Many Africans have been brainwashed into believing that the mobile phone was invented by Europeans. But the truth is that it was not. It should be noted that Africans and more importantly all Black people globally are not inferior or technologically backward.
The invention of the digital cell phone by a Black man named Jesse Eugene Russell is one of the hidden truths about the achievements of black people.
Jesse Eugene Russell’s story is one that makes elicits pride, though, he is not the only Black person who has recorded a tremendous impact in the telecommunications industry, as a black woman named Dr. Marian Rogers Croak also invented the VOIP system for making calls over the internet . But that is a story for another day.
Unlike many other kids, Russell was born on April 26, 1948, to a family of 13, in Nashville, Tennessee, United States of America. He had two sisters and eight brothers, which were all from Charles Albert Russell and Mary Louise Russell.
At that time, the Russell family lived in a very poor and socially deprived part of Nashville. During his early life, Jesse Eugene Russell engaged more in athletics. After sports, he would later go to school, when he got an opportunity to attend a summer education program at Fisk University, in Nashville, Tennessee.
After undergoing a summer education program, he did exceptionally well and then moved on to study electrical engineering at Tennessee State University. In 1972, he graduated with a Bachelor of Science Degree (BSEE) in Electrical Engineering as a top honored student in his department.
Russell’s academic qualifications were exceptional and made him become the first African-American that was given a job by AT&T from a Historically Black Colleges and University (HBCUs). In 1980, he also became the first Black person in the USA to be appointed as the Eta Kappa Nu Outstanding Young Electrical Engineer of the Year.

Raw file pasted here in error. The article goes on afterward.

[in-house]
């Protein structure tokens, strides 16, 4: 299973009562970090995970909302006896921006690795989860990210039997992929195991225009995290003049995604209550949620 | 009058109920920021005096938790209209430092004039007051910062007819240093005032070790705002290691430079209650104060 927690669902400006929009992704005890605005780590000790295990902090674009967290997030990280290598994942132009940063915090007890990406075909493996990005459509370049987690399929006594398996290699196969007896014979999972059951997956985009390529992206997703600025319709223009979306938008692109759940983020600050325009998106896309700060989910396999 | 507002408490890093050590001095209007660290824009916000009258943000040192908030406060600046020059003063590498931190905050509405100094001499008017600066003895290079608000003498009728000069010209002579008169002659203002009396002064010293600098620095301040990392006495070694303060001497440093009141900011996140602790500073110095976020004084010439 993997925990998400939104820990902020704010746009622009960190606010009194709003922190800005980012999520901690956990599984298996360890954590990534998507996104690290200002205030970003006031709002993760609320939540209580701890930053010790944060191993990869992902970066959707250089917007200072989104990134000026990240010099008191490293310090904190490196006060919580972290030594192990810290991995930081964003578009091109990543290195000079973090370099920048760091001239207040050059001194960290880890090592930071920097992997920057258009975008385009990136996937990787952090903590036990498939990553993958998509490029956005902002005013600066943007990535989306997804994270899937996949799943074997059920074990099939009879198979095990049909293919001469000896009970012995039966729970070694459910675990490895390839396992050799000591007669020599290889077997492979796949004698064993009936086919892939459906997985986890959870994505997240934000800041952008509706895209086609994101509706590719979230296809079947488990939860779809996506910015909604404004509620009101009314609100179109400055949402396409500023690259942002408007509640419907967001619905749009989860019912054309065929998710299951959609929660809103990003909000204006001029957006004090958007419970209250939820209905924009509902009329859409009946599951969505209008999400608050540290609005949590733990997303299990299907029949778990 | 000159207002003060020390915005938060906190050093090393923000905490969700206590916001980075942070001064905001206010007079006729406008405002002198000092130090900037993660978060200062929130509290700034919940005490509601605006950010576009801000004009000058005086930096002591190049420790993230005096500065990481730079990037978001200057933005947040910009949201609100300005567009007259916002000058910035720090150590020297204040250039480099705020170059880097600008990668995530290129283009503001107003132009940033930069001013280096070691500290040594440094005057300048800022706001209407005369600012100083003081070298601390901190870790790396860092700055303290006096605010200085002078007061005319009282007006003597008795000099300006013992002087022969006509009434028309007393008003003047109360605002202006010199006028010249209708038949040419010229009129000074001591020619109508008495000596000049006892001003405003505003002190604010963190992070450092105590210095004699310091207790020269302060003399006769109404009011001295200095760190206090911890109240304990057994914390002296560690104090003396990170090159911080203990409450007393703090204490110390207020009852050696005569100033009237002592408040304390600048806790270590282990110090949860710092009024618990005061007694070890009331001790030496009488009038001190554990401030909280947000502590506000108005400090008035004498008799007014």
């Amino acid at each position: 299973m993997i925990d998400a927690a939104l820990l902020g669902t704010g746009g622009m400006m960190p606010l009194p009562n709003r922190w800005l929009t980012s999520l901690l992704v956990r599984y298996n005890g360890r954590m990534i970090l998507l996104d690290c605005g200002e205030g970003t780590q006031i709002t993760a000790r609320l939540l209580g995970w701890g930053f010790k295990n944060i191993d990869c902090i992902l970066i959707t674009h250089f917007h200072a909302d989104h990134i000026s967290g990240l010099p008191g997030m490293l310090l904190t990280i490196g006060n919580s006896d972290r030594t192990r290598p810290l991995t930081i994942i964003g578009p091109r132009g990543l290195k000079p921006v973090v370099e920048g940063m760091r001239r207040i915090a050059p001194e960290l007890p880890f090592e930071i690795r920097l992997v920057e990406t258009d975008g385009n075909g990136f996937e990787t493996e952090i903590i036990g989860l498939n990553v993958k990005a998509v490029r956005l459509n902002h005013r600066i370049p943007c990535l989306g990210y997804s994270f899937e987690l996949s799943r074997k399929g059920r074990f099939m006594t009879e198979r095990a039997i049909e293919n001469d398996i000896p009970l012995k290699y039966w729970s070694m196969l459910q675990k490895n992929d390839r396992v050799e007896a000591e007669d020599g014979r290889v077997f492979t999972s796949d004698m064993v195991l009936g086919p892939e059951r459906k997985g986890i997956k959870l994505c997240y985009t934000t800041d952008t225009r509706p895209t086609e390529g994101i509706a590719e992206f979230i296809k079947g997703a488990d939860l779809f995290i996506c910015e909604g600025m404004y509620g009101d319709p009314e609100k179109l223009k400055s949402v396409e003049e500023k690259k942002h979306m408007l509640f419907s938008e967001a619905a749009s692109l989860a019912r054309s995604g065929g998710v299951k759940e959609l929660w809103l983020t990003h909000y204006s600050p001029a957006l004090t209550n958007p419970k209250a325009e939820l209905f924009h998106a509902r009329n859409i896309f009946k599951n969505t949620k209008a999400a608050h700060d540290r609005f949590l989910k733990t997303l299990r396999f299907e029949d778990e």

Thereafter, Russell went further in his academic pursuit to obtain a Master’s degree in Electrical Engineering (MSEE), in 1973, from Stanford University, in Palo Alto, California.
In 1988 while working as an engineer at AT&T-Bell Laboratories, Jesse Eugene Russell developed the concept for the wireless digital phone and communication. He invented the world’s first digital cellular base station and holds the patent to the digital services which many companies of the world use today.
Before Russell invented the wireless mobile device, the mobile devices available were restricted to car or other vehicles usage. This was because the mobile devices require some of the power to be able to transmit signals to a cell tower. Then the power needed to drive a mobile phone was too much to fit into a wireless movable device.
It was Russell’s invention that made it possible for mobile phones to be handy and affordable today. His generosity made it possible for mobile devices to transmit signals between the handsets we use today, and the cell phone towers.
Russell’s supervisor at the AT&T-Bell Laboratories went to him with an impossible task which no other employee wanted to handle. AT&T and other major telecommunications industries couldn’t figure out a way to make the cell phones into wireless mobile phones. Russell, however, accepted the task of figuring it out, and the rest of his story.
After Russell developed the wireless mobile device, he went ahead to invent other groundbreaking innovations in the field of wireless communication systems. He continues to make a name in the architectures and technology which are related to radio access networks, end-user devices, and in-building wireless communication systems.
Jesse Eugene established a company called incNETWORKS Inc, which he is the Chairman and CEO. His company is a broadband wireless communications company based in New Jersey. His company now focuses on 4G broadband wireless communications technologies, networks, and services.
Some of Russell’s patent includes, “Wireless Communication Base Station” (1998), the “Mobile Data Telephone,” (1993) and Base Station for Mobile Radio Telecommunications Systems,” (1992),